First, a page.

The printing industry in Pennsylvania will soon have the "write" stuff.The state has awarded a $300,000 grant to the Electrotechnology Applications Center (ETAC) at Northampton Community College in Bethlehem, Northampton County, which will help the printing industry reduce volatile organic compound (VOC) emissions.
Ground-level ozone, a key component of smog, forms when VOCs and nitrogen oxides "bake" in the hot sun, making it difficult for people to breathe.
"We need to find new and innovative ways to help small businesses such as printers reduce the VOCs they create as part of their operations," said David E. Hess, secretary of the Department of Environmental Protection (DEP). "Through DEP''s $300,000 grant, printers will be able to test new ways to reduce air pollution before they make investments in new equipment."
A renewable, environmentally friendly coating made from natural oils -- cured with a compact, low-cost, state-of-the-art electron beam -- is one of the new technologies that printers will be able to test.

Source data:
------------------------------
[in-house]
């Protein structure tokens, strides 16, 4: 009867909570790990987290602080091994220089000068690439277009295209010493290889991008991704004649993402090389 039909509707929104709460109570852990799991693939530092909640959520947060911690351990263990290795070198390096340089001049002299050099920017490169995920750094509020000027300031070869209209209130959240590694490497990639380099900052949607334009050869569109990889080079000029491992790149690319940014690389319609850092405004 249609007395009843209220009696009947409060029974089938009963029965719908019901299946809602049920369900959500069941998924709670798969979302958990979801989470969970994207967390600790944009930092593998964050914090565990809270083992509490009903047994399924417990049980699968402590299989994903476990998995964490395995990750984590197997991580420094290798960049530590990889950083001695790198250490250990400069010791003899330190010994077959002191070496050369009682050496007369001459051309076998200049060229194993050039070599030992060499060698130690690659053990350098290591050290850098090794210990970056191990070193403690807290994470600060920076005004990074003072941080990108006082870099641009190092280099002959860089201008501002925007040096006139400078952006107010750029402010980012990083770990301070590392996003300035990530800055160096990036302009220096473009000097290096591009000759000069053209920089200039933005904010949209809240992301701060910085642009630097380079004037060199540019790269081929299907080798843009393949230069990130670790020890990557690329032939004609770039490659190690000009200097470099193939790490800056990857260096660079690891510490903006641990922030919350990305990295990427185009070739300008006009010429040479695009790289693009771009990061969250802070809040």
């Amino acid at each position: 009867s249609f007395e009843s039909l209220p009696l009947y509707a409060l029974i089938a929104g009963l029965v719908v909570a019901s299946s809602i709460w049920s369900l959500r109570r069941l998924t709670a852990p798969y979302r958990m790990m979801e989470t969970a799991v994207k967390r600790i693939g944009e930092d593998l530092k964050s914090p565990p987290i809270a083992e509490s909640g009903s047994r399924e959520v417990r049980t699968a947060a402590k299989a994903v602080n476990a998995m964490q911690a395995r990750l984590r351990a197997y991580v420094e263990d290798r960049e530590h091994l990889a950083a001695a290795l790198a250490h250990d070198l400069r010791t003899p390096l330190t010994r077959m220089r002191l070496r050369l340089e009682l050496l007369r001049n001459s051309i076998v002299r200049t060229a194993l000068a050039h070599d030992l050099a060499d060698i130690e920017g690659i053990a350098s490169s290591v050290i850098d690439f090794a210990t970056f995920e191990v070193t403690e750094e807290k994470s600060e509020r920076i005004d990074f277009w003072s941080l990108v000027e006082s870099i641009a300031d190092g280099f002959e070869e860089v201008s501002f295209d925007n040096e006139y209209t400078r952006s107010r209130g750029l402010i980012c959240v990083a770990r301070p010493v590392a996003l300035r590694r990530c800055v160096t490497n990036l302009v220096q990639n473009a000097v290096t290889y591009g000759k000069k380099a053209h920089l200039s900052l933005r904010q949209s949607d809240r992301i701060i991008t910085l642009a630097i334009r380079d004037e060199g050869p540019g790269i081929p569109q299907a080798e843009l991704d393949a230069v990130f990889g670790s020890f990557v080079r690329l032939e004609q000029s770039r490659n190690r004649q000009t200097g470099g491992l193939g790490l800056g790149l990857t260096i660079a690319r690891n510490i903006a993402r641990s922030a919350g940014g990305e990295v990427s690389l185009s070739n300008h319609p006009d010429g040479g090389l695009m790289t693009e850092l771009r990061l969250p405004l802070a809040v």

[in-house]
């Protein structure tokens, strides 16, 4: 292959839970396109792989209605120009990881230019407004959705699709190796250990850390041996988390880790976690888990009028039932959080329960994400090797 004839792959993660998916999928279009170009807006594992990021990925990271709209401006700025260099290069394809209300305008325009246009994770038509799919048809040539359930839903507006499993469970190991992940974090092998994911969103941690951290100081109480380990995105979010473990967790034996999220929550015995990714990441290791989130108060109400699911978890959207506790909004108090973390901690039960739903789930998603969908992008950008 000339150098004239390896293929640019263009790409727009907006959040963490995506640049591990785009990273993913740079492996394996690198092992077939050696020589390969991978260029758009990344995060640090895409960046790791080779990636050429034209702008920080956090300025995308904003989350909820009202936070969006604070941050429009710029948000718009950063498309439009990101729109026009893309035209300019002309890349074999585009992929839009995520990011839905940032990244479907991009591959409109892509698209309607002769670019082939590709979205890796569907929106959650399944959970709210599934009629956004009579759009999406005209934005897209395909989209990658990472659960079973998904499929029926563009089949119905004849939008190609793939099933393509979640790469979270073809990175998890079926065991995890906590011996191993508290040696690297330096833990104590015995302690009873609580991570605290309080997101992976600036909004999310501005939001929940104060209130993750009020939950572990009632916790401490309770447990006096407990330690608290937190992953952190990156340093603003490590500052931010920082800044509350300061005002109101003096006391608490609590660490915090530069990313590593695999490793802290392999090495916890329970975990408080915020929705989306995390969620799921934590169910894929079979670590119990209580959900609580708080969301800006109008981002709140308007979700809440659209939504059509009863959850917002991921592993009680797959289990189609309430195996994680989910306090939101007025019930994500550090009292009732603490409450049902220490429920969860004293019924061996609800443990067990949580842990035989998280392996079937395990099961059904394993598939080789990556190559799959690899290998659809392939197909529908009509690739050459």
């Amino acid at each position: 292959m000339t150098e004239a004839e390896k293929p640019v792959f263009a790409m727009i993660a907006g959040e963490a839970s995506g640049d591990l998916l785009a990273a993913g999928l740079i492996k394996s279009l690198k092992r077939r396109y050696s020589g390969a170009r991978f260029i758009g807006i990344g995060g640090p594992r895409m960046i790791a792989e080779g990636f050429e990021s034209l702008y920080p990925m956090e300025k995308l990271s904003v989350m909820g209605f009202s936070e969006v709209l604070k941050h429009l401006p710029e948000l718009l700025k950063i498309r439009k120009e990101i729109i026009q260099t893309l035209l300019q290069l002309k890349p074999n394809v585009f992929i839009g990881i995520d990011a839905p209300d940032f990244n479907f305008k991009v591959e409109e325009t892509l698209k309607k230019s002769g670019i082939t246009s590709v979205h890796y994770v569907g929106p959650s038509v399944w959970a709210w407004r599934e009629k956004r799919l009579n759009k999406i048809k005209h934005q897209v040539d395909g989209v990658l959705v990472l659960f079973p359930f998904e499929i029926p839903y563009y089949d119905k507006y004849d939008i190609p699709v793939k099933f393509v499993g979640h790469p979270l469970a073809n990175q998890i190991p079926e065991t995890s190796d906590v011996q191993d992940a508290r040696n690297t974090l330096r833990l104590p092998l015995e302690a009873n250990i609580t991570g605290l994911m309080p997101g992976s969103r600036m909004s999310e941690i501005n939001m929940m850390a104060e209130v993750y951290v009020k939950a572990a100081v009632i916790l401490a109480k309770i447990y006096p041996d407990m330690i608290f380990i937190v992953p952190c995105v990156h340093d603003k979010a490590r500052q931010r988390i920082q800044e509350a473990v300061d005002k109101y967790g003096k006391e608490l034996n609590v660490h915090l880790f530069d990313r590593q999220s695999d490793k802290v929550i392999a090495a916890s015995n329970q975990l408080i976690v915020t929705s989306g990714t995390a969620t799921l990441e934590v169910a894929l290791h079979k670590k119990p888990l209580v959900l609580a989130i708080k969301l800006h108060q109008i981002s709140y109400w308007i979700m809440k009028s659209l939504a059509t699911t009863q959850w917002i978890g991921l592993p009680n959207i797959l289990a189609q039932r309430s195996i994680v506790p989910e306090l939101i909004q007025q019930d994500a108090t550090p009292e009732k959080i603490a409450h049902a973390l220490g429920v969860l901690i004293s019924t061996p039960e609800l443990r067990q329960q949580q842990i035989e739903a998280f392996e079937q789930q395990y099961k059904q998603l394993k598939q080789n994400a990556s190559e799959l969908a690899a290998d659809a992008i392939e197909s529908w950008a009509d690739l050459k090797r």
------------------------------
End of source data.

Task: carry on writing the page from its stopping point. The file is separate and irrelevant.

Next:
Approximately 4,000 printing businesses operate in Pennsylvania, and they produce about 8,000 tons of VOCs annually.
The ETAC will receive $100,000 for each of the next three years for this project.
Since 1998, DEP has awarded $3.8 million in grants to ETAC to help small businesses through new technologies like infrared, ultraviolet, microwave and radio-frequency energies to improve coating and curing processes to prevent air pollution.
For more information on air quality, visit DEP at www.dep.state.pa.us (directLINK "air quality").
by Sandy Smith